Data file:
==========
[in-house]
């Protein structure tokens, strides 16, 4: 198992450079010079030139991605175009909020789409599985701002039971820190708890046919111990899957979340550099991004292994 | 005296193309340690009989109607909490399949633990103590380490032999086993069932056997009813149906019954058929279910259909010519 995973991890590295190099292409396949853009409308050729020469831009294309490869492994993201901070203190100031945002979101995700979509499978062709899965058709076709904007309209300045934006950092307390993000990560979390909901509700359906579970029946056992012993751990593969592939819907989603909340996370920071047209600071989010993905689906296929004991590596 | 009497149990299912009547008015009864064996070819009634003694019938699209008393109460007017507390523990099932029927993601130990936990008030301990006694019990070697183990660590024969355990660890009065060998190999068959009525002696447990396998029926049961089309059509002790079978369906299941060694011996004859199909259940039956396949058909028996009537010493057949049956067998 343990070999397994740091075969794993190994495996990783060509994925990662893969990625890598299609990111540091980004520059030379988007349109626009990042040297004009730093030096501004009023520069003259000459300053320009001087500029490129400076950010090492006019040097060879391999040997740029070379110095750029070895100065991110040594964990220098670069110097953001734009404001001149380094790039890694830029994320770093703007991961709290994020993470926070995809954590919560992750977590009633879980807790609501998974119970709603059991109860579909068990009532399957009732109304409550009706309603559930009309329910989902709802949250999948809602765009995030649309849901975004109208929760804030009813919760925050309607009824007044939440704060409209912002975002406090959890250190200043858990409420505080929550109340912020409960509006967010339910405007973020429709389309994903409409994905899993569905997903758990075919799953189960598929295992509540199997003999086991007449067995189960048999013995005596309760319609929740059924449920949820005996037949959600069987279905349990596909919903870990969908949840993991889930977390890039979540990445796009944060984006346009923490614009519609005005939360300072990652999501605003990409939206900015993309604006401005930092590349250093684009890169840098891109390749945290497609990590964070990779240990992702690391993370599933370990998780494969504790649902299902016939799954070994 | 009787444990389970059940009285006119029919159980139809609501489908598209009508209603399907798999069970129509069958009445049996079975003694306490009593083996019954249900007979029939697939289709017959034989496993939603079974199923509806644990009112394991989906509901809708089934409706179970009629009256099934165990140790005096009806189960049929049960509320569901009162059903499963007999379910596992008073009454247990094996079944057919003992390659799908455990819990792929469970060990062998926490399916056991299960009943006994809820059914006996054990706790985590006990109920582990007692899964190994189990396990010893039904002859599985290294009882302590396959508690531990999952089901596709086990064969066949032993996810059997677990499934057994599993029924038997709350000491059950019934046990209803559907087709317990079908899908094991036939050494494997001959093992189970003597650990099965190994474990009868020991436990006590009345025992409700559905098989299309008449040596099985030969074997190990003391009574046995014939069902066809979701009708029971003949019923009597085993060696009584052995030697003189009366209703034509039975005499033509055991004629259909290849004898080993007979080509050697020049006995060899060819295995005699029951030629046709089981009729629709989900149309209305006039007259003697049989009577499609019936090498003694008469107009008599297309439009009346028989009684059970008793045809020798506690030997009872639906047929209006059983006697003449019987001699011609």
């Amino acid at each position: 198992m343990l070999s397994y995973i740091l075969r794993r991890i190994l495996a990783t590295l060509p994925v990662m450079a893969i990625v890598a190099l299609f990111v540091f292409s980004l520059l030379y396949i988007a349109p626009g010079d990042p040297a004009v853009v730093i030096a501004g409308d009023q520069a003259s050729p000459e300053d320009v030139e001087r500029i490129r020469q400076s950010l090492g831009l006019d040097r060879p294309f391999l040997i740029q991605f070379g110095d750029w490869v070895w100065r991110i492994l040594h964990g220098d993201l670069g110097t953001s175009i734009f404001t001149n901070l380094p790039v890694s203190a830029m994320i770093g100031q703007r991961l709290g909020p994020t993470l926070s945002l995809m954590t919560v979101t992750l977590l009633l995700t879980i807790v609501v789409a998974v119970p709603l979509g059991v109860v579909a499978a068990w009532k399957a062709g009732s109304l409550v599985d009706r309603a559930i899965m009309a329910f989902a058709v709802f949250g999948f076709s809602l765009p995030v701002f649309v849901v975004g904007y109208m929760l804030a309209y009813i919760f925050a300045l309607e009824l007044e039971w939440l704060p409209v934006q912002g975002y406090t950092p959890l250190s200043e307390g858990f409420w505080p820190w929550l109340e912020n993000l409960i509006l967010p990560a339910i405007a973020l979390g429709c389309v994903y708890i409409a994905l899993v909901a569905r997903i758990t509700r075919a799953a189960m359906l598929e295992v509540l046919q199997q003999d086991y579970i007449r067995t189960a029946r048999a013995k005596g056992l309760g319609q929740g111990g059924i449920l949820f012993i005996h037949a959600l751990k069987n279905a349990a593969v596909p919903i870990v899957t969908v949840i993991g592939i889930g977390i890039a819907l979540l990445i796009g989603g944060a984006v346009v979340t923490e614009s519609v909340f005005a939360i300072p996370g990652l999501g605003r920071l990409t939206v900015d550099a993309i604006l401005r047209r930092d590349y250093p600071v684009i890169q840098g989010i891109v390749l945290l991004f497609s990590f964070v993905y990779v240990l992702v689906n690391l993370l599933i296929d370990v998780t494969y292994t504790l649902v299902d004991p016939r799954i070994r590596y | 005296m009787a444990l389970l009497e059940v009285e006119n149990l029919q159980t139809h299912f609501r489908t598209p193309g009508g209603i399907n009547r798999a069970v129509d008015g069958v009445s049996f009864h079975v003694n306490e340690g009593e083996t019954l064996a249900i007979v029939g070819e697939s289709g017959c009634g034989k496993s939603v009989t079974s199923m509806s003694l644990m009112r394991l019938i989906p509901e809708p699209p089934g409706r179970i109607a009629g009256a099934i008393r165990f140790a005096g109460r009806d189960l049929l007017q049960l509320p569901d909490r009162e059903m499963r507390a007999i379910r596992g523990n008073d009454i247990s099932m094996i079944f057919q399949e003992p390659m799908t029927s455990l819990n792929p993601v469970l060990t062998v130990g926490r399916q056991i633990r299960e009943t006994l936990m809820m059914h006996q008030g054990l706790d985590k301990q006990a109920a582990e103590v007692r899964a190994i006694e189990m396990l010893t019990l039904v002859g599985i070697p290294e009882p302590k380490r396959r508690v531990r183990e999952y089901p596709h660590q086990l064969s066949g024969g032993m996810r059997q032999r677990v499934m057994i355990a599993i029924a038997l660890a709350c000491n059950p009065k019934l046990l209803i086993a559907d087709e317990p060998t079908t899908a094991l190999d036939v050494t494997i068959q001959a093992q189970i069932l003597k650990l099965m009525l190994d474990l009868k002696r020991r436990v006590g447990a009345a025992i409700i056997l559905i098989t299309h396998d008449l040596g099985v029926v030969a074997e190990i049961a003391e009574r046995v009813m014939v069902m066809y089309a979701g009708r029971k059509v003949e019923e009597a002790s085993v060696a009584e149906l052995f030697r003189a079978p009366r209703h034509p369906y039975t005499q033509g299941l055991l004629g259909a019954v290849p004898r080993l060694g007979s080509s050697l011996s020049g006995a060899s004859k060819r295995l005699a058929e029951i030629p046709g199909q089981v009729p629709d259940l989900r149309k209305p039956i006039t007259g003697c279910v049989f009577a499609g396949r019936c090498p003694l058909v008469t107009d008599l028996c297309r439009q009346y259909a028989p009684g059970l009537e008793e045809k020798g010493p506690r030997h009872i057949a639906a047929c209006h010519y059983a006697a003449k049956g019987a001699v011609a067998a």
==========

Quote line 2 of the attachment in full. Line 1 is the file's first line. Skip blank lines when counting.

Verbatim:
């Protein structure tokens, strides 16, 4: 198992450079010079030139991605175009909020789409599985701002039971820190708890046919111990899957979340550099991004292994 | 005296193309340690009989109607909490399949633990103590380490032999086993069932056997009813149906019954058929279910259909010519 995973991890590295190099292409396949853009409308050729020469831009294309490869492994993201901070203190100031945002979101995700979509499978062709899965058709076709904007309209300045934006950092307390993000990560979390909901509700359906579970029946056992012993751990593969592939819907989603909340996370920071047209600071989010993905689906296929004991590596 | 009497149990299912009547008015009864064996070819009634003694019938699209008393109460007017507390523990099932029927993601130990936990008030301990006694019990070697183990660590024969355990660890009065060998190999068959009525002696447990396998029926049961089309059509002790079978369906299941060694011996004859199909259940039956396949058909028996009537010493057949049956067998 343990070999397994740091075969794993190994495996990783060509994925990662893969990625890598299609990111540091980004520059030379988007349109626009990042040297004009730093030096501004009023520069003259000459300053320009001087500029490129400076950010090492006019040097060879391999040997740029070379110095750029070895100065991110040594964990220098670069110097953001734009404001001149380094790039890694830029994320770093703007991961709290994020993470926070995809954590919560992750977590009633879980807790609501998974119970709603059991109860579909068990009532399957009732109304409550009706309603559930009309329910989902709802949250999948809602765009995030649309849901975004109208929760804030009813919760925050309607009824007044939440704060409209912002975002406090959890250190200043858990409420505080929550109340912020409960509006967010339910405007973020429709389309994903409409994905899993569905997903758990075919799953189960598929295992509540199997003999086991007449067995189960048999013995005596309760319609929740059924449920949820005996037949959600069987279905349990596909919903870990969908949840993991889930977390890039979540990445796009944060984006346009923490614009519609005005939360300072990652999501605003990409939206900015993309604006401005930092590349250093684009890169840098891109390749945290497609990590964070990779240990992702690391993370599933370990998780494969504790649902299902016939799954070994 | 009787444990389970059940009285006119029919159980139809609501489908598209009508209603399907798999069970129509069958009445049996079975003694306490009593083996019954249900007979029939697939289709017959034989496993939603079974199923509806644990009112394991989906509901809708089934409706179970009629009256099934165990140790005096009806189960049929049960509320569901009162059903499963007999379910596992008073009454247990094996079944057919003992390659799908455990819990792929469970060990062998926490399916056991299960009943006994809820059914006996054990706790985590006990109920582990007692899964190994189990396990010893039904002859599985290294009882302590396959508690531990999952089901596709086990064969066949032993996810059997677990499934057994599993029924038997709350000491059950019934046990209803559907087709317990079908899908094991036939050494494997001959093992189970003597650990099965190994474990009868020991436990006590009345025992409700559905098989299309008449040596099985030969074997190990003391009574046995014939069902066809979701009708029971003949019923009597085993060696009584052995030697003189009366209703034509039975005499033509055991004629259909290849004898080993007979080509050697020049006995060899060819295995005699029951030629046709089981009729629709989900149309209305006039007259003697049989009577499609019936090498003694008469107009008599297309439009009346028989009684059970008793045809020798506690030997009872639906047929209006059983006697003449019987001699011609």